Political sketch: Laying the Sun King to rest

Rupert takes away all of the blame - none of the responsibility.

 

In the end the Sun King just rambled on as might befit someone in his eighty-first year, and thus Rupert Murdoch was finally laid to rest on the Strand - fittingly at the end of Fleet Street where it all began 45 years ago. 

On the journey we discovered the man with his hand around the throats of all our political leaders believed that if you scratch my back I'll scratch yours - but not when it comes to our political leaders. He did them no favours and they did him none. 

We discovered he had not really liked the News of the World, the newspaper which brought his empire to crisis, and he wished he had closed it years ago. 

We discovered he took all the blame for what has gone wrong but none of the responsibility. 

We discovered he was seriously distressed by what had happened and some people were to blame but clearly not those close to him. 

As dramatic events go, the (probably) final public appearance of the media mogul who has so dominated parts of British public life was almost embarrassing.

At times, he was almost Alex Ferguson in his replies to charges that he had to accept his part in the scandal tied to his newspapers, but as soon as he flared he failed back into the gaps of someone who has remembered the answer but not the question. 

We learned it has cost him hundreds of millions of dollars and it was a serious blot on his reputation. 

We learned that son James might have been too inexperienced for the job that an editor of the Sun said he had been drunk all the time he had the job - but nobody noticed and that the Sun was, and is, his pride and joy. What the Sun says is what Rupert thinks. Or maybe the other way round. 

We learned too that if he had not taken the print unions, some of the papers doing him down today would not have been able to afford it. 

Sadly, or deservedly, he was asked by Lord Leveson to sum up the future of newspapers and he lost his way - maybe just like them. 

His many enemies, well earned and well deserved, will have to settle for the demise of the News of the Screws and the evisceration of son James. But they have also been present for the humbling of Rupert Murdoch - and that should be remembered.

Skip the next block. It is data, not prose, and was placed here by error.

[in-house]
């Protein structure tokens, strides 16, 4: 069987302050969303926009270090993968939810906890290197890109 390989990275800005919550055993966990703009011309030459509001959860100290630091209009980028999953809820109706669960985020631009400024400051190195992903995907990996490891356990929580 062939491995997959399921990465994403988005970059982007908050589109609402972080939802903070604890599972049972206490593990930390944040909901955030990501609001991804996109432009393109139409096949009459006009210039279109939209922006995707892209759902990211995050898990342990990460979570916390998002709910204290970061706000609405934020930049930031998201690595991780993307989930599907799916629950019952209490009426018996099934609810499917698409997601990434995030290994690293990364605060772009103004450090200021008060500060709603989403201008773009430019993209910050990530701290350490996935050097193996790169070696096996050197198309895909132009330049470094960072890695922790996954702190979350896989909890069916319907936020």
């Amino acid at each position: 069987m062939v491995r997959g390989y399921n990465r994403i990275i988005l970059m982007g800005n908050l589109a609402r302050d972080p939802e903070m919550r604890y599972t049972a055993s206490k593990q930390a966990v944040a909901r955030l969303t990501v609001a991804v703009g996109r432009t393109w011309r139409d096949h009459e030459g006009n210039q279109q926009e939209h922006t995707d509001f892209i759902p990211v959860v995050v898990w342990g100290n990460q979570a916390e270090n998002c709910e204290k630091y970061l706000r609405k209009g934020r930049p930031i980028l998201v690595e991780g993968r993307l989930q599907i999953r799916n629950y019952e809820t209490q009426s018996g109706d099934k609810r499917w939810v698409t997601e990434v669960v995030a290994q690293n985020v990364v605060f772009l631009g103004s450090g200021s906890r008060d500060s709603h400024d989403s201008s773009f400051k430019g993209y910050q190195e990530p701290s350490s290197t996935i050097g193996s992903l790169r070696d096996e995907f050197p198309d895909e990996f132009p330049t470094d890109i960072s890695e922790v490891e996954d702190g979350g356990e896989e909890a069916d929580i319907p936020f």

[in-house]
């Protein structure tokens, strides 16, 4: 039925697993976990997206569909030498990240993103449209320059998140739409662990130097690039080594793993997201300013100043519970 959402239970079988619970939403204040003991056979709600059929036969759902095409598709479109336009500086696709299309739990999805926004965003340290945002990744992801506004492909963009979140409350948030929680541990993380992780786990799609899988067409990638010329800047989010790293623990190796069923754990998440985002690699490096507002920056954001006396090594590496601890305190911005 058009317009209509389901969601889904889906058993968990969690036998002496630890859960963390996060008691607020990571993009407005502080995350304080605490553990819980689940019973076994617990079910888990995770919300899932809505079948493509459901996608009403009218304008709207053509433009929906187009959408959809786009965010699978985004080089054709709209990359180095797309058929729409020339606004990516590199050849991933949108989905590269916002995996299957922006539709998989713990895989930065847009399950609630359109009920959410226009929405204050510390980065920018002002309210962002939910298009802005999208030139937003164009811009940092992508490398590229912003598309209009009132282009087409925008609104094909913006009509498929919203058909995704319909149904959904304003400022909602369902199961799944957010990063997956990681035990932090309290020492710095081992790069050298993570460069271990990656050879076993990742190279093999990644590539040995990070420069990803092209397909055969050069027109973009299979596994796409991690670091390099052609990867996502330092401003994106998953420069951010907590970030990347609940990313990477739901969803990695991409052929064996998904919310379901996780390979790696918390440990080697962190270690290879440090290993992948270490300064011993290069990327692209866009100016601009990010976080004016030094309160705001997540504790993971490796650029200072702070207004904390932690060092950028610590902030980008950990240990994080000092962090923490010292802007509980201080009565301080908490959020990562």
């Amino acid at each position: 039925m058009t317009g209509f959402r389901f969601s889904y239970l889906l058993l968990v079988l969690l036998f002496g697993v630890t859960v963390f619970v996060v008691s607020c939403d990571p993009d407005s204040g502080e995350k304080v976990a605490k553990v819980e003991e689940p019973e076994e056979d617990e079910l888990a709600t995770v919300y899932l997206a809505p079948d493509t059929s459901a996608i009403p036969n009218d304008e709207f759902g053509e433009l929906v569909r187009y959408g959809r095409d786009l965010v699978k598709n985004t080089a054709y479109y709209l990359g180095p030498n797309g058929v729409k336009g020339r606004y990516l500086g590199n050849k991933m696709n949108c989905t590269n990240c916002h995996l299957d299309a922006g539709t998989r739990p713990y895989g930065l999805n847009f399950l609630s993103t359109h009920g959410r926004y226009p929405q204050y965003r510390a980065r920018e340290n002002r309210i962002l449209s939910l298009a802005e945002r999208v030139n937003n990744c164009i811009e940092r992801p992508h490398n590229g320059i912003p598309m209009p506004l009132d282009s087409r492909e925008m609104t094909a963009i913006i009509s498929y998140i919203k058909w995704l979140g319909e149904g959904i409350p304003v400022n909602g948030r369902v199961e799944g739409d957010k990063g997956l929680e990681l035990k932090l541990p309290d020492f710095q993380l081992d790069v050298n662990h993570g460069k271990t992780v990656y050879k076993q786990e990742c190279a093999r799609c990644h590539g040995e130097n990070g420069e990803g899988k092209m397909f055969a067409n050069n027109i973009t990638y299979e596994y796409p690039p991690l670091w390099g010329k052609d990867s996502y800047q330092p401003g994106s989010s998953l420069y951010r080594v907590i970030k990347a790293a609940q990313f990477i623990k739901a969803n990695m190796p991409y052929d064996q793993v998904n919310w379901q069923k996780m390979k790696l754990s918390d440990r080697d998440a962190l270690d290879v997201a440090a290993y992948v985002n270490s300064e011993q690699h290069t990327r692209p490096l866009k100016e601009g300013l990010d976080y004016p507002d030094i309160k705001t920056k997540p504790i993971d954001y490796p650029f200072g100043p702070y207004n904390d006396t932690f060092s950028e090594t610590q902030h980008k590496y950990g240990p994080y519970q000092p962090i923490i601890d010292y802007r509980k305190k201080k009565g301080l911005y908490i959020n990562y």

Peter McHugh is the former Director of Programmes at GMTV and Chief Executive Officer of Quiddity Productions

How Jim Murphy's mistake cost Labour - and helped make Ruth Davidson

Scottish Labour's former leader's great mistake was to run away from Labour's Scottish referendum, not on it.

The strange revival of Conservative Scotland? Another poll from north of the border, this time from the Times and YouGov, shows the Tories experiencing a revival in Scotland, up to 28 per cent of the vote, enough to net seven extra seats from the SNP.

Adding to the Nationalists’ misery, according to the same poll, they would lose East Dunbartonshire to the Liberal Democrats, reducing their strength in the Commons to a still-formidable 47 seats.

It could be worse than the polls suggest, however. In the elections to the Scottish Parliament last year, parties which backed a No vote in the referendum did better in the first-past-the-post seats than the polls would have suggested – thanks to tactical voting by No voters, who backed whichever party had the best chance of beating the SNP.

The strategic insight of Ruth Davidson, the Conservative leader in Scotland, was to to recast her party as the loudest defender of the Union between Scotland and the rest of the United Kingdom. She has absorbed large chunks of that vote from the Liberal Democrats and Labour, but, paradoxically, at the Holyrood elections at least, the “Unionist coalition” she assembled helped those parties even though it cost the vote share.

The big thing to watch is not just where the parties of the Union make gains, but where they successfully form strong second-places against whoever the strongest pro-Union party is.

Davidson’s popularity and eye for a good photo opportunity – which came first is an interesting question – mean that the natural benefactor in most places will likely be the Tories.

But it could have been very different. The first politician to hit successfully upon the “last defender of the Union” routine was Ian Murray, the last Labour MP in Scotland, who squeezed both the  Liberal Democrat and Conservative vote in his seat of Edinburgh South.

His then-leader in Scotland, Jim Murphy, had a different idea. He fought the election in 2015 to the SNP’s left, with the slogan of “Whether you’re Yes, or No, the Tories have got to go”.  There were a couple of problems with that approach, as one  former staffer put it: “Firstly, the SNP weren’t going to put the Tories in, and everyone knew it. Secondly, no-one but us wanted to move on [from the referendum]”.

Then again under different leadership, this time under Kezia Dugdale, Scottish Labour once again fought a campaign explicitly to the left of the SNP, promising to increase taxation to blunt cuts devolved from Westminster, and an agnostic position on the referendum. Dugdale said she’d be open to voting to leave the United Kingdom if Britain left the European Union. Senior Scottish Labour figures flirted with the idea that the party might be neutral in a forthcoming election. Once again, the party tried to move on – but no-one else wanted to move on.

How different things might be if instead of running away from their referendum campaign, Jim Murphy had run towards it in 2015. 

Stephen Bush is special correspondent at the New Statesman. His daily briefing, Morning Call, provides a quick and essential guide to British politics.

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